I also cannot find anyway to contact him directly. Most columnists now publish an e-mail address in their byline for feedback.

In the first column of his I read, I noticed he had failed to catch an easy and obvious escape for the king that allowed black to create a stalemate instead of white forcing a checkmate.

In TODAY'S "Beginner's Corner" puzzle ("First title match, from 19th century, far from glitzy" 17Jan2009) the "Beginner's Corner" puzzle is "White moves, white forces checkmate"--there's no white king in the diagram!

Logically, White King would be on G1, but lacking the King altogether definitely influences how one would solve the puzzle!

Jan-22-09  edjsch: I've been reading Shelby's column for maybe 30 years (it must have started shortly after he hosted the Fischer - Spassky match on PBS), and I don't reacall any errors on his puzzle. (Usually it's I who missed something!). But, you are correct, last week's puzzle indeed was missing the white king! Must have been a "typo" in the graphic. I emailed my local paper, Newsday, but they did not reply. Apparently Mr. Lyman doesn't do email! (Anyone have an email address for him?)

In this weeks column (1/20/2009) it looks like there's another error to "Black mates in 2". Correct me if I'm wrong, but Black can mate in 1. There's no need for the Rook to take the Knight on E1 before the Queen moves to D3. The Queen can simply move to D3 on the first move because the Knight is pinned and cannot take the Queen. Did I miss something?

May-30-10  geezer2: National Post (Canada) has problem May 29 2010: Black is to play but does not check or begin a mating sequence. (Lyman's hint is "Win at least a pawn"). His solution assumes a defensive King response whereas a rook check is available. I'd post the position but I don't know how.
May-30-10  geezer2:

click for larger view

Not so hard!

Shelby's solution is Nd3

Premium Chessgames Member
  chancho: <Training by itself can't trump genius Saturday, January 8, 2011 02:50 AM

The Columbus Dispatch

What are we to think of the strikingly anti-elitist 1926 declaration by Emanuel Lasker, who reigned as world chess champion for almost 27 years?

"Take any boy," he said, "any boy fairly intelligent and fairly healthy, and you can make a chess prodigy of him - or any other sort of prodigy."

In more recent years, a similar point of view was expounded by Hungarian pedagogue Laszlo Polgar: Let children follow their natural interests, he said, and their possibilities are unlimited.

An astonishing result is the achievement of his three daughters, the chess-playing Polgar sisters: Judit, for years ranked among the top 10 in the world; Susan, a former women's world champion; and Sofia, an International Master.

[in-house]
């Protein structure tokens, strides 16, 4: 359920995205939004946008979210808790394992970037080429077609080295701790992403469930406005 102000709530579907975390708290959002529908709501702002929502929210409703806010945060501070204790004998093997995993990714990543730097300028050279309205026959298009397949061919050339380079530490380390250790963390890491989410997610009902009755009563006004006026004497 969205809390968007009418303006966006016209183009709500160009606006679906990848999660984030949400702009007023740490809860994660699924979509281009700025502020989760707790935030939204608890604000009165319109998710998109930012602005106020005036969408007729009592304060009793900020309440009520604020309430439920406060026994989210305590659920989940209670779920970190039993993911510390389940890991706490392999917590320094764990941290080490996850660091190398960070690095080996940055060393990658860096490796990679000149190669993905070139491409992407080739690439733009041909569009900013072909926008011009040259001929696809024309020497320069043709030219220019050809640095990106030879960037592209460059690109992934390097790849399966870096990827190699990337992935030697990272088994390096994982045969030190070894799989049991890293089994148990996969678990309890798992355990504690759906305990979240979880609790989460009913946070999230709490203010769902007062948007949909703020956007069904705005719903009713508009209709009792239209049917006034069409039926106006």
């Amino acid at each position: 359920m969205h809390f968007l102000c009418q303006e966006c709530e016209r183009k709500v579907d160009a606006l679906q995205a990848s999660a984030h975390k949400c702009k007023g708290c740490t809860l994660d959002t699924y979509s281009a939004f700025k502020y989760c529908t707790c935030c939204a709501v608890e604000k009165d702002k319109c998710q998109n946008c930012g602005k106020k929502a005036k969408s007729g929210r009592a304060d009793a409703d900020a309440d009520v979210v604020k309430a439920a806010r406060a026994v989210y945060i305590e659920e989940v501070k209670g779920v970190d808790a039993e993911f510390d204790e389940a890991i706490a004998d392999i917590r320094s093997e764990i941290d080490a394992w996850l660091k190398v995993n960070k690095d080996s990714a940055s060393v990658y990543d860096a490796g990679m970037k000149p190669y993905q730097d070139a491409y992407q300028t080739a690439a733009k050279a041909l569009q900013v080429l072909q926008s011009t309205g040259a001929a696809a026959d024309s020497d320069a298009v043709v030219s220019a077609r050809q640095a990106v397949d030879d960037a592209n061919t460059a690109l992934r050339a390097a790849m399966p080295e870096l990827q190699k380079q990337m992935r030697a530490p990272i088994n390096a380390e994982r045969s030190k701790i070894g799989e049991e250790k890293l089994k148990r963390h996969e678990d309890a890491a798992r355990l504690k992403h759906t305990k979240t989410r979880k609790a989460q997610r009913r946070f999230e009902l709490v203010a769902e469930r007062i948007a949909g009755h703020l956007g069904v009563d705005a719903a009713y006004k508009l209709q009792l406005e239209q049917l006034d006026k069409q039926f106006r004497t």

My view is that Lasker and Polgar describe an essential of achievement but fail to encompass the sometimes critical role of DNA or genius.

I can think of several children whom I've observed who immediately towered among their peers. Their innate grasp of the game was astonishing.

The inimitable precociousness of Paul Morphy, Jose Capablanca and Samuel Reshevsky, among others, reminds us that genius - though rare - is a real phenomenon.>

Jul-01-12  wordfunph: "Everything went wrong, I think we called 86-year-old Ed Lasker on the phone. And it turned out he was deaf."

- Shelby Lyman (on the live coverage of the Fischer-Spassky World Championship Match)

Source: Chess Life 2012 July

Premium Chessgames Member
  Benzol: The following game was apparently played in the New England Open in 1963.

[Event "New England Open"]
[Site "USA"]
[Date "1963.??.??"]
[EventDate "?"]
[Round "?"]
[White "Lombardy, William James"]
[Black "Lyman, Shelbourne"]
[ECO "C93"]
[WhiteElo "?"]
[BlackElo "?"]
[PlyCount "59"]

1. e4 e5 2. Nf3 Nc6 3. Bb5 a6 4. Ba4 Nf6 5. O-O Be7 6. Re1 b5 7. Bb3 d6 8. c3 O-O 9. h3 h6 10. d4 Re8 11. Be3 exd4 12. cxd4 Na5 13. Bc2 Nc4 14. Bc1 c5 15. b3 Nb6 16. Nbd2 Bb7 17. d5 Nfd7 18. Nf1 Bf6 19. Rb1 Ne5 20. N3h2 c4 21. Ng3 Rc8 22. Nf5 Kh7 23. Be3 Nd3 24. Bxd3 cxd3 25. Qxd3 Rc3 26. Qd2 Rxe4 27. Bxb6 Rxe1+ 28. Rxe1 Qxb6 29. Ng4 Qd8 30. Re8 1-0

Bill Lombardy won this event and this was Shelby Lyman's only loss.

Dec-03-14  zanzibar: I'm surprised there are so few of his games on <CG>.

I'll be adding 3 more of his from <2nd Pan-American, Hollywood (1954)> soon.

Aug-15-19  andrewjsacks: A fond farewell to a great guy, good player, and entertaining chess writer. RIP.
Premium Chessgames Member
  MissScarlett: Chess Life, May 1964, p.122:

<Shelby Lyman became champion of the famous Marshall Chess Club in New York City by scoring 9 1/2 - 1 1/2 in a strong field that included five masters and two senior masters. Lyman's sole defeat was at the hands of International Master Raymond Weinstein and he yielded a draw to David Hall. He defeated, among others, International Master James Sherwin and masters Asa Hoffmann, Louis Levy, Dr. Orest Popovych and Paul Robey.>

Sherwin finished 2nd, with Hoffmann, Levy and Weinstein tied for 3rd.

May-07-21  login:

'Shelby Lyman, 82, Dies ..'

'.. So many people called to praise the broadcast, Mr. Lyman told The New York Times in 2008, that “we pre-empted 'Sesame Street,' and we became a five-hour, move-by-move show.”


Shelbourne Richard Lyman, who preferred to go by Shelby, was born .. to Rachel and Louis Lyman in Brooklyn Jewish Hospital, where his father was an intern. He grew up in the Dorchester section of Boston and went to Boston Latin School and then Harvard University, graduating in 1961 with a degree in social relations that covered psychology, anthropology and sociology. ..'

from The New York Times by Dylan McClain


'Top Comments: the Shelby Lyman edition'

'.. One regular guest was Bruce Pandolfini .. member of the Manhattan Chess Club in NYC - who was also a fledgling poet and stockboy at the Strand Bookstore in Greenwich Village (making $3/hour).

His time on the show raised his exposure and said the best advice Shelby Lyman ever gave him: was to go into chess teaching (with Lyman telling him to take over some of his students, due to a lack of time). After the series, he was soon earning $15/hour and today is estimated to have given over 25,000 private or group lessons (possibly among the world’s highest totals). ..'

from Daily Kos by Ed Tracey